The McElroy’s Foster Care Journey

The McElroy’s Foster Care Journey

For a Month, or Forever: The McElroy’s Foster Care Journey

Raelynn and Justin McElroy began their foster care journey almost as soon as they were married. Raelynn’s aunt and uncle were foster parents at the time, caring for a four-year-old boy, Jackson. When it became apparent that reunification with Jackson’s birth family was not going to be an option, they found themselves having to decide whether or not they should adopt him, given their age. One night when Justin and Raelynn were visiting, Justin pulled Raelynn aside and said that they should be the ones to adopt Jackson.

The primary goal of foster care is to provide a loving temporary home for children until they can safely return home. However, when returning home is not an option, foster care is a beautiful way for children to find their forever family. Justin and Raelynn initially cared for Jackson as a kinship placement while becoming fully licensed foster care providers, and eventually had the pleasure of adopted him. He is now ten years old. Raylyn recalls the early adjustments Jackson went through when he came to their home.

“We had to help Jackson walk through the grief of leaving my aunt and uncle,” says Raylyn. “He has a wonderful relationship with them still, and he’s probably been able to adapt and cope the best out all the children we’ve fostered/adopted. He relates to the kids we bring into our home and is so gracious as we learn to parent multiple kids from hard places.”

Every year on Jackson’s adoption anniversary, the McElroys take treats to school and talk to his class about foster care and adoption. He is incredibly open about his experiences and tries to share them with his classmates, including those with similar backgrounds.

Since adopting Jackson, Justin and Raelynn have fostered several other children, some of whom successfully reunited with their birth parents and four whom they adopted. Raylyn is quick to say they don’t consider those adoptions their only “success stories,” but rather the times when it was clear they were in the best position to permanently parent those kids.

Sometimes the term “foster to adopt” gets used by people hoping to get into foster care in order to expand their family. However, this is a bit of a misnomer, as the best-case scenario is for a child’s family to get the help they need, to become healthy, and to safely welcome their child back home. Adopting out of foster care does happen, but foster parents need to be prepared for the beautiful heartbreak of releasing a child to their family.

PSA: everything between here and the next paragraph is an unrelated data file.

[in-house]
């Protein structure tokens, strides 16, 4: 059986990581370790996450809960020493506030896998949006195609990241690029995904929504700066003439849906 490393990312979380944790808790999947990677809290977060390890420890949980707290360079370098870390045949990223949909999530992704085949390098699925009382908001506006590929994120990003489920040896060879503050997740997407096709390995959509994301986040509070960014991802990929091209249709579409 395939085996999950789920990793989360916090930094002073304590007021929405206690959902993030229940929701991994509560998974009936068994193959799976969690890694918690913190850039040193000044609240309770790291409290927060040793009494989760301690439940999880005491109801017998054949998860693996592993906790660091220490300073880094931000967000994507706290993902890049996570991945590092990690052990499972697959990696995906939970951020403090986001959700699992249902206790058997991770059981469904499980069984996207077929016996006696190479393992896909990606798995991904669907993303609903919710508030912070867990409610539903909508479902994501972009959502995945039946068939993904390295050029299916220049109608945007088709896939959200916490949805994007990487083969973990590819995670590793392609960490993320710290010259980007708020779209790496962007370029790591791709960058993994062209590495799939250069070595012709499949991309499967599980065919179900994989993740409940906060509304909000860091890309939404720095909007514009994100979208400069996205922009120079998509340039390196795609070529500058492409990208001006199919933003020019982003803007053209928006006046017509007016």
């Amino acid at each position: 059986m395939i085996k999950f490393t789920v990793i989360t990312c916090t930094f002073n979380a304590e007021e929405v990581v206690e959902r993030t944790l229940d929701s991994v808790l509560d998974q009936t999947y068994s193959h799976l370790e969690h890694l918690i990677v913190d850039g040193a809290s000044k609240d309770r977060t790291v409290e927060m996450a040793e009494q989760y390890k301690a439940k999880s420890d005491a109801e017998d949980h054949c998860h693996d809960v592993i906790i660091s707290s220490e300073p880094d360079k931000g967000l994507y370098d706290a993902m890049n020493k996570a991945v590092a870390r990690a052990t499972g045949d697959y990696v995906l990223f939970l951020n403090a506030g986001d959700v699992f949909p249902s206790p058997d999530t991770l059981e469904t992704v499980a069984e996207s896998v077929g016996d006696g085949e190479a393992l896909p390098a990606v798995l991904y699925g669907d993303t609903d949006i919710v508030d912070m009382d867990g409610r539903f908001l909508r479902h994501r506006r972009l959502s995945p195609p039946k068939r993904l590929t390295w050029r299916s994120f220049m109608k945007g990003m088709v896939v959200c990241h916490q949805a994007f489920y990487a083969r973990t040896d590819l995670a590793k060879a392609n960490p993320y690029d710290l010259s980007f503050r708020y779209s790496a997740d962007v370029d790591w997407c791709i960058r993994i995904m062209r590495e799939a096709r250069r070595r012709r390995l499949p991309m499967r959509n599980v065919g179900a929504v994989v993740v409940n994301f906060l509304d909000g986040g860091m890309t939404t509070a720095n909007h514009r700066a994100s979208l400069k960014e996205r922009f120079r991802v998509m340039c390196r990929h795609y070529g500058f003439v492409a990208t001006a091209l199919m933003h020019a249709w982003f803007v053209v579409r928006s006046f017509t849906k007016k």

For the McElroys, that was particularly difficult with an infant they cared for since he was four days old. At five months of age, he was able to go to live with his grandmother, who also cared for his older sister. Raelynn recounts the difficulty and the joy of that transition 

“We loved him deeply and fiercely,” she says. “His grandparents have been so incredibly kind and loving to us. His grandmother has truly become my friend, and we still talk regularly. Giving that baby to her was the hardest thing I’ve ever done. I still grieve him and cry for him at times, but I’m blessed with the ability to know and see that he is safe and loved. That’s what I want for him always, even if it’s not with me.”

Justin and Raelynn continue to foster and have developed a heart for caring for youth with elevated medical needs. Sarah, their adopted daughter, came to them exhibiting some troubling behavioral concerns. As a nurse, Raelynn suspected that undiagnosed medical issues were exacerbating them. After dozens of waiting rooms, drives to specialists and even deciding to stay home full time to fully commit to Sarah’s recovery, Raelynn’s suspicions were confirmed, and Sarah got the help she needed. Similarly, their adopted son, Maddox, was diagnosed with mild cerebral palsy and global development delay. Despite this, Justin and Raelynn are amazed at his progress and ability to meet every goal they’ve set for him.

Every step along the McElroys’ foster and adoptive path has brought new challenges, joys, heartbreaks and growth opportunities. Their love has already changed so many lives: not only those of the children they’ve cared for, but also their families. Raelynn urges new foster parents not to be scared away by the feeling that they need to know exactly what they are doing when they get started.

“You can’t know everything going into this,” she says. “There are not enough classes in the world. But, if you are willing to learn, ready to dive in, and open to new challenges, you can become the best parent for that child, be it for a month, or forever.”

*names changed to protect privacy

 Learn more about becoming a foster parent at cornerstonesofcare.org/foster